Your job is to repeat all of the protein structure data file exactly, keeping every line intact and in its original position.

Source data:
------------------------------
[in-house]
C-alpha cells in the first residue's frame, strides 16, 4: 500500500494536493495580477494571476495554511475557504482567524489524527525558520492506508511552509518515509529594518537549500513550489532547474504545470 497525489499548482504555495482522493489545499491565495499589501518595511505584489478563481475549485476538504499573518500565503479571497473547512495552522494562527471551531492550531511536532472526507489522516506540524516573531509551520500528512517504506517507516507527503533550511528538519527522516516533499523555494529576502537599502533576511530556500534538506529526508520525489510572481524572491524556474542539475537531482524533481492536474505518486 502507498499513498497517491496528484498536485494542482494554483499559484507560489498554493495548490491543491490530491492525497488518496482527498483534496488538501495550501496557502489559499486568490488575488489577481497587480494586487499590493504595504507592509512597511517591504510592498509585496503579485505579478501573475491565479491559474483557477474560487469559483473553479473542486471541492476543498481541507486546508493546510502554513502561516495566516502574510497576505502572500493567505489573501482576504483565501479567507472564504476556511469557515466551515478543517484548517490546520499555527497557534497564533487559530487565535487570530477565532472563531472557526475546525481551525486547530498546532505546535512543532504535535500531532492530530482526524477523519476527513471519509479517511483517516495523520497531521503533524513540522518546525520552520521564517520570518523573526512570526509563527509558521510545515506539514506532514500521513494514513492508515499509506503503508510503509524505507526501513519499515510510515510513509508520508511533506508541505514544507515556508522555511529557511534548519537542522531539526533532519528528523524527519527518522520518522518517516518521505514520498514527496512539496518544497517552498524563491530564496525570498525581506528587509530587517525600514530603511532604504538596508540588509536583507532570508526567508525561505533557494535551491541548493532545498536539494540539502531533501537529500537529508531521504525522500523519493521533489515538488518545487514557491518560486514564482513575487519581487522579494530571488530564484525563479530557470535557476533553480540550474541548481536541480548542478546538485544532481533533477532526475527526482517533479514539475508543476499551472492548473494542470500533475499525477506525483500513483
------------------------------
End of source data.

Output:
[in-house]
C-alpha cells in the first residue's frame, strides 16, 4: 500500500494536493495580477494571476495554511475557504482567524489524527525558520492506508511552509518515509529594518537549500513550489532547474504545470 497525489499548482504555495482522493489545499491565495499589501518595511505584489478563481475549485476538504499573518500565503479571497473547512495552522494562527471551531492550531511536532472526507489522516506540524516573531509551520500528512517504506517507516507527503533550511528538519527522516516533499523555494529576502537599502533576511530556500534538506529526508520525489510572481524572491524556474542539475537531482524533481492536474505518486 502507498499513498497517491496528484498536485494542482494554483499559484507560489498554493495548490491543491490530491492525497488518496482527498483534496488538501495550501496557502489559499486568490488575488489577481497587480494586487499590493504595504507592509512597511517591504510592498509585496503579485505579478501573475491565479491559474483557477474560487469559483473553479473542486471541492476543498481541507486546508493546510502554513502561516495566516502574510497576505502572500493567505489573501482576504483565501479567507472564504476556511469557515466551515478543517484548517490546520499555527497557534497564533487559530487565535487570530477565532472563531472557526475546525481551525486547530498546532505546535512543532504535535500531532492530530482526524477523519476527513471519509479517511483517516495523520497531521503533524513540522518546525520552520521564517520570518523573526512570526509563527509558521510545515506539514506532514500521513494514513492508515499509506503503508510503509524505507526501513519499515510510515510513509508520508511533506508541505514544507515556508522555511529557511534548519537542522531539526533532519528528523524527519527518522520518522518517516518521505514520498514527496512539496518544497517552498524563491530564496525570498525581506528587509530587517525600514530603511532604504538596508540588509536583507532570508526567508525561505533557494535551491541548493532545498536539494540539502531533501537529500537529508531521504525522500523519493521533489515538488518545487514557491518560486514564482513575487519581487522579494530571488530564484525563479530557470535557476533553480540550474541548481536541480548542478546538485544532481533533477532526475527526482517533479514539475508543476499551472492548473494542470500533475499525477506525483500513483